CLEVELAND — Sister Mary Eileen Boyle has certainly seen a lot in her 52 years serving God, but it’s the stories she’s heard from refugees that will break your heart.

“These people did nothing to warrant such violence," she explained to 3News' Dave Chudowsky. "We do have people who are coming from situations like that. They are victims of torture. We had one woman from the Congo who I had noticed that she had scars. She was speaking in Swahili, and I heard the word machete and I was like oh no. She had been slashed."

Her mission? To help these people as much as possible.

For the past 20 years, she’s done her part to help them get a new start through a program in Cleveland called Esperanza Threads.

It’s a training program that gives refugees and low-income individuals an avenue of possibilities, including a chance at fair-paying jobs to support their families.

“Our main focus is the training," she explained. "Being able to train people who need to have a skill to be able to give them fair-wage jobs with benefits.”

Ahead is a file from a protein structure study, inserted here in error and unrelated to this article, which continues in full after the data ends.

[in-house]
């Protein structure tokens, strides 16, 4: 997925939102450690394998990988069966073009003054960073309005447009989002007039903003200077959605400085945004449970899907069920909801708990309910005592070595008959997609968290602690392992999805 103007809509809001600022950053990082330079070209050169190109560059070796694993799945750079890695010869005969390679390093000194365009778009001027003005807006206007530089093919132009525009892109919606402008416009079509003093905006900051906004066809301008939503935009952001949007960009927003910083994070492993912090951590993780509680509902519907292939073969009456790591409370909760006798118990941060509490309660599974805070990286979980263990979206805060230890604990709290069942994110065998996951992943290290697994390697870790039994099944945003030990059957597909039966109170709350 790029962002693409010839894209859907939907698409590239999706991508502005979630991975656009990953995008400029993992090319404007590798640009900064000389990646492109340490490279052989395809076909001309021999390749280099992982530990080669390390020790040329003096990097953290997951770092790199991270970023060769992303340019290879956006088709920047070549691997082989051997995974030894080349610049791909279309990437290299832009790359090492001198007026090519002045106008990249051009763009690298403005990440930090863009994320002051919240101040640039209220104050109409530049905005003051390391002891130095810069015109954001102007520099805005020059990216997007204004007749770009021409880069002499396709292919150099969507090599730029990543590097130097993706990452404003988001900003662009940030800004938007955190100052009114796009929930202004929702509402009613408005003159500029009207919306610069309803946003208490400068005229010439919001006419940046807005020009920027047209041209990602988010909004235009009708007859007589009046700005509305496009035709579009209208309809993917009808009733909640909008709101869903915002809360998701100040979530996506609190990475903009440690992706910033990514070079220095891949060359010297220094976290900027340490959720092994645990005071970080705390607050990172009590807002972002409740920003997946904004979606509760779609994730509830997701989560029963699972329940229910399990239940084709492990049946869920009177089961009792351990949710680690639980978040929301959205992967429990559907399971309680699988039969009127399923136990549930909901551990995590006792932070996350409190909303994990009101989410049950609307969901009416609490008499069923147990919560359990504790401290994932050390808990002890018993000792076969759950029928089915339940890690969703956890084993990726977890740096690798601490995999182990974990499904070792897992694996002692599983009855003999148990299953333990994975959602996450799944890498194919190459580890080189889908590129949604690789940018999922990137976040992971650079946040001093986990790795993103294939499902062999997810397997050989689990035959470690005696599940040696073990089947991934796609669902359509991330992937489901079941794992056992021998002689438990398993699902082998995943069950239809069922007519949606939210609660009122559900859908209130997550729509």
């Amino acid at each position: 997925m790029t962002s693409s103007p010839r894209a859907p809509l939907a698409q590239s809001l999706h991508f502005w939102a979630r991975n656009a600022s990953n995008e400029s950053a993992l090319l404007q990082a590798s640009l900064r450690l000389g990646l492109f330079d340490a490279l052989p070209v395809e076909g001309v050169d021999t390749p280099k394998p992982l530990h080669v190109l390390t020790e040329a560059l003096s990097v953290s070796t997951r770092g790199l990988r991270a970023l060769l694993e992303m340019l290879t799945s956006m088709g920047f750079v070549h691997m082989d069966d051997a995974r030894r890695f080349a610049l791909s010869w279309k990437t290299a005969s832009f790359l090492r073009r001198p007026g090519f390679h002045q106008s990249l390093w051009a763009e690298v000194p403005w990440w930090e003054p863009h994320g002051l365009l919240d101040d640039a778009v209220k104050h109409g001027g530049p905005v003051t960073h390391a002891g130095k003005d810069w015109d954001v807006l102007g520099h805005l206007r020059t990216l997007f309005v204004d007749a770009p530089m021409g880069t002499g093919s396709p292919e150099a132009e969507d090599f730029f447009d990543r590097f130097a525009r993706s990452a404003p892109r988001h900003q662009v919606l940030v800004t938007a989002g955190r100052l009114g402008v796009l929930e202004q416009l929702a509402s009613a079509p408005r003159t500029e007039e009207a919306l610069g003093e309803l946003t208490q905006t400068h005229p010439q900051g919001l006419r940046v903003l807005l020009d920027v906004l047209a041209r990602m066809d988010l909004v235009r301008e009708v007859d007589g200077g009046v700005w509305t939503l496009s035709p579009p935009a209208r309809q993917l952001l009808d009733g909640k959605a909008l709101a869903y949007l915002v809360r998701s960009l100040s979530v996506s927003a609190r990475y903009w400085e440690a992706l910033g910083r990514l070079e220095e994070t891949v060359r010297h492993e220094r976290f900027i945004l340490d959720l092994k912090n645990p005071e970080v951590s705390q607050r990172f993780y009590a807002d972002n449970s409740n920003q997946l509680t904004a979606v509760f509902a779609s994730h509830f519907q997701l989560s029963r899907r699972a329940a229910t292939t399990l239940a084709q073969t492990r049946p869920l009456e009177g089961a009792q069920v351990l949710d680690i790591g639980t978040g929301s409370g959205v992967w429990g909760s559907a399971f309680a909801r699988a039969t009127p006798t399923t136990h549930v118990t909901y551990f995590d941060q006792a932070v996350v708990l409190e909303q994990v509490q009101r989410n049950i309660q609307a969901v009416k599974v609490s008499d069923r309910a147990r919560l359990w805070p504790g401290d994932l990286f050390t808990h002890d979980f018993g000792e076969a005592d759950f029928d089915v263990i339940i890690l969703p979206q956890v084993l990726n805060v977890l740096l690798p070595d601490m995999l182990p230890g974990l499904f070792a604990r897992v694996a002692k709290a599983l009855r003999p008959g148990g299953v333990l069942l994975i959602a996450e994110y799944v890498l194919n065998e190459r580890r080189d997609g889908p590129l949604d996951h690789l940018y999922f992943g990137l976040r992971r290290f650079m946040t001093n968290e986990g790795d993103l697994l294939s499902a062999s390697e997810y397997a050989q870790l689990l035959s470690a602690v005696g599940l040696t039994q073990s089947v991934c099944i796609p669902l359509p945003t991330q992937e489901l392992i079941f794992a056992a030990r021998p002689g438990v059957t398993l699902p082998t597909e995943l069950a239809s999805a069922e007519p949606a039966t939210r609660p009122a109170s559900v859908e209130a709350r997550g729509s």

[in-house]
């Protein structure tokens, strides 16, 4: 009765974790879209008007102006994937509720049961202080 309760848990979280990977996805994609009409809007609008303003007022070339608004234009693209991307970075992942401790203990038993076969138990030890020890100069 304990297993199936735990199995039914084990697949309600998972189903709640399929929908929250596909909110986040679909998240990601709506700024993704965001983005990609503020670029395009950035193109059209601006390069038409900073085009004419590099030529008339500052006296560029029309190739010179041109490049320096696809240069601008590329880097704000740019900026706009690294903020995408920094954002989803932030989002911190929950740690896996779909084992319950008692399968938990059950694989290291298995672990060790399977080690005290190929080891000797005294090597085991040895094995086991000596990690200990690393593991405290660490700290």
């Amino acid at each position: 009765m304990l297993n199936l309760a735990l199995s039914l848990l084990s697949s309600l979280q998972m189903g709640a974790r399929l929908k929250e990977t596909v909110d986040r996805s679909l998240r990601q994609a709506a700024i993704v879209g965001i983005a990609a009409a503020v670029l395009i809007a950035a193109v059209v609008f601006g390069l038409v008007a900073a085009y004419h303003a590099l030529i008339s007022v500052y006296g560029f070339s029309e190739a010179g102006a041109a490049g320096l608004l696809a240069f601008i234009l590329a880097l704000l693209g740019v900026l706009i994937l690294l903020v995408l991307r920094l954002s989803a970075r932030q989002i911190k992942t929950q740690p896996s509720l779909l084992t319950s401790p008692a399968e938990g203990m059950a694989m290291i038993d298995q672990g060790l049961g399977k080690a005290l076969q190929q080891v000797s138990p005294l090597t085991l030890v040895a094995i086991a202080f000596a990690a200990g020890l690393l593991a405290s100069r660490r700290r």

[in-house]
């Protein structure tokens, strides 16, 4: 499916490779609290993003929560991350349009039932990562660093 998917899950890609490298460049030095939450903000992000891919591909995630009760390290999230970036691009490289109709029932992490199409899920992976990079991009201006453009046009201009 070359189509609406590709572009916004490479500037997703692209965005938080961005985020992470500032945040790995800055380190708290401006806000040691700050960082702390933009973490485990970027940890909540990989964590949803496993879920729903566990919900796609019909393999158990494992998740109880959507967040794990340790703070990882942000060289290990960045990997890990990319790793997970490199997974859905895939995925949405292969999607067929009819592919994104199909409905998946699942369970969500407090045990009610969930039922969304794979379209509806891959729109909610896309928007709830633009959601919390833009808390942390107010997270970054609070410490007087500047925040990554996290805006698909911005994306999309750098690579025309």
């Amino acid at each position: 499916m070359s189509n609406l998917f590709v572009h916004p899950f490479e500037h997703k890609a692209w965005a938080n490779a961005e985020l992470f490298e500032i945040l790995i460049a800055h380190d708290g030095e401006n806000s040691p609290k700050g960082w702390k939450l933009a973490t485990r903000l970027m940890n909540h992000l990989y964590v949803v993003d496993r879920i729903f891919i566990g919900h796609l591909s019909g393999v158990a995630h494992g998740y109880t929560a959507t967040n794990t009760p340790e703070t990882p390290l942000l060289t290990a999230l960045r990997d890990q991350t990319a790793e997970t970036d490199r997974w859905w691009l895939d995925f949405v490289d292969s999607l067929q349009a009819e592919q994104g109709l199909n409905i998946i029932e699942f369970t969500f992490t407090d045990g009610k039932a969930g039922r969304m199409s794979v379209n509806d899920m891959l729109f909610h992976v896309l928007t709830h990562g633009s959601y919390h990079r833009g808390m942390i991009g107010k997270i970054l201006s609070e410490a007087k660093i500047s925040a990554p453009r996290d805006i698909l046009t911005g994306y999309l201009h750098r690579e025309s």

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Not only does Sister Mary Eileen train them to sew, she also teaches the routine aspects of simply having a job with four weeks of training in a structured, yet nurturing environment.

“They might be able to stay with sewing for a long time, and some of our people have used that as a stepping stone so that they're beginning a work history."

Today, she’s expanding her vision to help even more people from the homeless community, recovering addicts and returning nonviolent offenders.

But there’s even more to this mission. Esperanza Threads also produces a clothing line, using organic instead of conventional cotton. It comes at a cost, but more and more customers are seeing the vision.

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“There are a lot chemicals that are used with cotton With a typical conventional cotton T-shirt between a quarter to half a pound of chemicals are used for just one shirt.".

More and more customers are seeing the vision.

“When people are buying things, they'll have different reasons. Maybe they just like the style, or they like the design. They may be into the environmental piece, and then when we tell them the story of who is benefiting, very often, that's the clincher! They want to support this because it's not just taking a little onesie home and giving it to somebody. This represents giving somebody a chance to be able to start a new life.”

An opportunity there for the taking, thanks to this inspiring Game Changer.

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